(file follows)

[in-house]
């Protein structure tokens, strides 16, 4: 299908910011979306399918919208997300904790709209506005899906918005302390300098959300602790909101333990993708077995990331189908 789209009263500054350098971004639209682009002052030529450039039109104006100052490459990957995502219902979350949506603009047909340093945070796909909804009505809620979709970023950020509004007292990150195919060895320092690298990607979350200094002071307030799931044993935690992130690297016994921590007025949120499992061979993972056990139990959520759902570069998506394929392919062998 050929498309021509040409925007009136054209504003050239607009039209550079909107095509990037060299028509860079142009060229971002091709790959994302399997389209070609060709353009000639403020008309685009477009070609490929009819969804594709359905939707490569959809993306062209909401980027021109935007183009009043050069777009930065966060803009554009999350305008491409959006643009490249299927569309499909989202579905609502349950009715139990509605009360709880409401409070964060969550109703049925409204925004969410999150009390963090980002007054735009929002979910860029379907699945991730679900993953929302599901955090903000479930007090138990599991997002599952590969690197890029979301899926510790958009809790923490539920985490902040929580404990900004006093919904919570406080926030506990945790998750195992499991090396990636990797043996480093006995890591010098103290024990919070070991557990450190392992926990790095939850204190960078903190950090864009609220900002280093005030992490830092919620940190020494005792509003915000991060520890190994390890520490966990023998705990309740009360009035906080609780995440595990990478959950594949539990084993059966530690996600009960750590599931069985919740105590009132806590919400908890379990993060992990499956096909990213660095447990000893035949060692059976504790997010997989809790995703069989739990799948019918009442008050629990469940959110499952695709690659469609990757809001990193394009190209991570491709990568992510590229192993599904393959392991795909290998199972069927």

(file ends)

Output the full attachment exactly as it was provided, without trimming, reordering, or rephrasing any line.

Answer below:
[in-house]
């Protein structure tokens, strides 16, 4: 299908910011979306399918919208997300904790709209506005899906918005302390300098959300602790909101333990993708077995990331189908 789209009263500054350098971004639209682009002052030529450039039109104006100052490459990957995502219902979350949506603009047909340093945070796909909804009505809620979709970023950020509004007292990150195919060895320092690298990607979350200094002071307030799931044993935690992130690297016994921590007025949120499992061979993972056990139990959520759902570069998506394929392919062998 050929498309021509040409925007009136054209504003050239607009039209550079909107095509990037060299028509860079142009060229971002091709790959994302399997389209070609060709353009000639403020008309685009477009070609490929009819969804594709359905939707490569959809993306062209909401980027021109935007183009009043050069777009930065966060803009554009999350305008491409959006643009490249299927569309499909989202579905609502349950009715139990509605009360709880409401409070964060969550109703049925409204925004969410999150009390963090980002007054735009929002979910860029379907699945991730679900993953929302599901955090903000479930007090138990599991997002599952590969690197890029979301899926510790958009809790923490539920985490902040929580404990900004006093919904919570406080926030506990945790998750195992499991090396990636990797043996480093006995890591010098103290024990919070070991557990450190392992926990790095939850204190960078903190950090864009609220900002280093005030992490830092919620940190020494005792509003915000991060520890190994390890520490966990023998705990309740009360009035906080609780995440595990990478959950594949539990084993059966530690996600009960750590599931069985919740105590009132806590919400908890379990993060992990499956096909990213660095447990000893035949060692059976504790997010997989809790995703069989739990799948019918009442008050629990469940959110499952695709690659469609990757809001990193394009190209991570491709990568992510590229192993599904393959392991795909290998199972069927």